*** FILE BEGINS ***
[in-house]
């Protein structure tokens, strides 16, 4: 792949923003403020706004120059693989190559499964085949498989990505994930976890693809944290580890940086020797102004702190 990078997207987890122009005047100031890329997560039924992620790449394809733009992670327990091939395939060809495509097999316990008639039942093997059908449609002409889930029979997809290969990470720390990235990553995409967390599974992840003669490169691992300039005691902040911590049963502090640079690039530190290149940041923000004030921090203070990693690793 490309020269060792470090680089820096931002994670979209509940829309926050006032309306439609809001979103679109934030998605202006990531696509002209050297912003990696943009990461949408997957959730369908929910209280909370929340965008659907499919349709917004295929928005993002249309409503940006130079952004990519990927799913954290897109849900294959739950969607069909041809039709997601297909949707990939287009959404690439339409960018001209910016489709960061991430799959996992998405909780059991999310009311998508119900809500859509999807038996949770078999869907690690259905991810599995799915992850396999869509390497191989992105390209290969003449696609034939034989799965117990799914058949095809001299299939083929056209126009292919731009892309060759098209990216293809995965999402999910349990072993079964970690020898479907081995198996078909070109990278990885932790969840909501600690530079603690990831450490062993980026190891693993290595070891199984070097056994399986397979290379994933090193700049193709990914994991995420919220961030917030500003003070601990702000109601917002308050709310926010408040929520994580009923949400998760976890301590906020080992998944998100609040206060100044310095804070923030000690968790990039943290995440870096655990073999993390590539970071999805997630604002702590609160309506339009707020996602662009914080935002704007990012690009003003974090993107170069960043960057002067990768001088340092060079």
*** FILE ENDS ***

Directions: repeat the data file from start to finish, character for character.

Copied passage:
[in-house]
């Protein structure tokens, strides 16, 4: 792949923003403020706004120059693989190559499964085949498989990505994930976890693809944290580890940086020797102004702190 990078997207987890122009005047100031890329997560039924992620790449394809733009992670327990091939395939060809495509097999316990008639039942093997059908449609002409889930029979997809290969990470720390990235990553995409967390599974992840003669490169691992300039005691902040911590049963502090640079690039530190290149940041923000004030921090203070990693690793 490309020269060792470090680089820096931002994670979209509940829309926050006032309306439609809001979103679109934030998605202006990531696509002209050297912003990696943009990461949408997957959730369908929910209280909370929340965008659907499919349709917004295929928005993002249309409503940006130079952004990519990927799913954290897109849900294959739950969607069909041809039709997601297909949707990939287009959404690439339409960018001209910016489709960061991430799959996992998405909780059991999310009311998508119900809500859509999807038996949770078999869907690690259905991810599995799915992850396999869509390497191989992105390209290969003449696609034939034989799965117990799914058949095809001299299939083929056209126009292919731009892309060759098209990216293809995965999402999910349990072993079964970690020898479907081995198996078909070109990278990885932790969840909501600690530079603690990831450490062993980026190891693993290595070891199984070097056994399986397979290379994933090193700049193709990914994991995420919220961030917030500003003070601990702000109601917002308050709310926010408040929520994580009923949400998760976890301590906020080992998944998100609040206060100044310095804070923030000690968790990039943290995440870096655990073999993390590539970071999805997630604002702590609160309506339009707020996602662009914080935002704007990012690009003003974090993107170069960043960057002067990768001088340092060079």